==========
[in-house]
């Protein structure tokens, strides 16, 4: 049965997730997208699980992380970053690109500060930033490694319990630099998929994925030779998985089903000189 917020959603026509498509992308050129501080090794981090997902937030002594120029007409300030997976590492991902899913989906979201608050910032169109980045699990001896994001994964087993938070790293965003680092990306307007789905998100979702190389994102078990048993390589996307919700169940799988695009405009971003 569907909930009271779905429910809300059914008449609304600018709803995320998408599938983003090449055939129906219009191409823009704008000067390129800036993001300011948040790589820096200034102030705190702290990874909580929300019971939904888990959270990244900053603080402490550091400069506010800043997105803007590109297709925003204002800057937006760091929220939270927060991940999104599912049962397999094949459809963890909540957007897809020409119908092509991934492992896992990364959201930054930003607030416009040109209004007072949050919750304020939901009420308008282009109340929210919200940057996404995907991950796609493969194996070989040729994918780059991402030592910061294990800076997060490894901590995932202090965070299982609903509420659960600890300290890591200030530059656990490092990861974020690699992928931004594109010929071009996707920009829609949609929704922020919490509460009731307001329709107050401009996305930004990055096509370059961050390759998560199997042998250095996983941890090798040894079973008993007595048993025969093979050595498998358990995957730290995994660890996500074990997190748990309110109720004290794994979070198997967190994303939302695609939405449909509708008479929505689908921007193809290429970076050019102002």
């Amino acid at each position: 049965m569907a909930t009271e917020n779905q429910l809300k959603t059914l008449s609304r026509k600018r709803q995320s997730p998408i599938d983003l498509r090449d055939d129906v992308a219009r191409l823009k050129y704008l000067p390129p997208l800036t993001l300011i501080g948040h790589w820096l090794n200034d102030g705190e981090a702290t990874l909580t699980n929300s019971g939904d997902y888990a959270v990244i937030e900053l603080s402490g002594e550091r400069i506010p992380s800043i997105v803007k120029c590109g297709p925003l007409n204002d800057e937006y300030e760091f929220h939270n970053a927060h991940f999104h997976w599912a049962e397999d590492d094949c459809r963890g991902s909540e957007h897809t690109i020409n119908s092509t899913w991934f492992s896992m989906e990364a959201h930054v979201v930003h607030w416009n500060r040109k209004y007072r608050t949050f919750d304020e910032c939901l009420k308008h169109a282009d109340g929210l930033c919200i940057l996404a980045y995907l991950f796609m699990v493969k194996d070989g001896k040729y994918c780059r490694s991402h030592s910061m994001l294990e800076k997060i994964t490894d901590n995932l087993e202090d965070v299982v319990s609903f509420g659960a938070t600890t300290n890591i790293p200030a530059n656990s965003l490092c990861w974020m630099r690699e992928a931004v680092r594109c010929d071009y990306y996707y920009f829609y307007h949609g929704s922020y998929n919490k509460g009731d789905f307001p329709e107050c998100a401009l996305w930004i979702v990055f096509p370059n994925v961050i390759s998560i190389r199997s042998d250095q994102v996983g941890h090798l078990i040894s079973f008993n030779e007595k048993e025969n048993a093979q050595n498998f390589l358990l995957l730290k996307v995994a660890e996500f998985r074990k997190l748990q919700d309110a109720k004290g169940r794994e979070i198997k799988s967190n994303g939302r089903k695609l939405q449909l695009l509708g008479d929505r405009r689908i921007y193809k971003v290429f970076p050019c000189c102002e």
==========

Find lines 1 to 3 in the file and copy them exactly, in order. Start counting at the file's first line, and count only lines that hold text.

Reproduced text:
[in-house]
């Protein structure tokens, strides 16, 4: 049965997730997208699980992380970053690109500060930033490694319990630099998929994925030779998985089903000189 917020959603026509498509992308050129501080090794981090997902937030002594120029007409300030997976590492991902899913989906979201608050910032169109980045699990001896994001994964087993938070790293965003680092990306307007789905998100979702190389994102078990048993390589996307919700169940799988695009405009971003 569907909930009271779905429910809300059914008449609304600018709803995320998408599938983003090449055939129906219009191409823009704008000067390129800036993001300011948040790589820096200034102030705190702290990874909580929300019971939904888990959270990244900053603080402490550091400069506010800043997105803007590109297709925003204002800057937006760091929220939270927060991940999104599912049962397999094949459809963890909540957007897809020409119908092509991934492992896992990364959201930054930003607030416009040109209004007072949050919750304020939901009420308008282009109340929210919200940057996404995907991950796609493969194996070989040729994918780059991402030592910061294990800076997060490894901590995932202090965070299982609903509420659960600890300290890591200030530059656990490092990861974020690699992928931004594109010929071009996707920009829609949609929704922020919490509460009731307001329709107050401009996305930004990055096509370059961050390759998560199997042998250095996983941890090798040894079973008993007595048993025969093979050595498998358990995957730290995994660890996500074990997190748990309110109720004290794994979070198997967190994303939302695609939405449909509708008479929505689908921007193809290429970076050019102002």
């Amino acid at each position: 049965m569907a909930t009271e917020n779905q429910l809300k959603t059914l008449s609304r026509k600018r709803q995320s997730p998408i599938d983003l498509r090449d055939d129906v992308a219009r191409l823009k050129y704008l000067p390129p997208l800036t993001l300011i501080g948040h790589w820096l090794n200034d102030g705190e981090a702290t990874l909580t699980n929300s019971g939904d997902y888990a959270v990244i937030e900053l603080s402490g002594e550091r400069i506010p992380s800043i997105v803007k120029c590109g297709p925003l007409n204002d800057e937006y300030e760091f929220h939270n970053a927060h991940f999104h997976w599912a049962e397999d590492d094949c459809r963890g991902s909540e957007h897809t690109i020409n119908s092509t899913w991934f492992s896992m989906e990364a959201h930054v979201v930003h607030w416009n500060r040109k209004y007072r608050t949050f919750d304020e910032c939901l009420k308008h169109a282009d109340g929210l930033c919200i940057l996404a980045y995907l991950f796609m699990v493969k194996d070989g001896k040729y994918c780059r490694s991402h030592s910061m994001l294990e800076k997060i994964t490894d901590n995932l087993e202090d965070v299982v319990s609903f509420g659960a938070t600890t300290n890591i790293p200030a530059n656990s965003l490092c990861w974020m630099r690699e992928a931004v680092r594109c010929d071009y990306y996707y920009f829609y307007h949609g929704s922020y998929n919490k509460g009731d789905f307001p329709e107050c998100a401009l996305w930004i979702v990055f096509p370059n994925v961050i390759s998560i190389r199997s042998d250095q994102v996983g941890h090798l078990i040894s079973f008993n030779e007595k048993e025969n048993a093979q050595n498998f390589l358990l995957l730290k996307v995994a660890e996500f998985r074990k997190l748990q919700d309110a109720k004290g169940r794994e979070i198997k799988s967190n994303g939302r089903k695609l939405q449909l695009l509708g008479d929505r405009r689908i921007y193809k971003v290429f970076p050019c000189c102002e």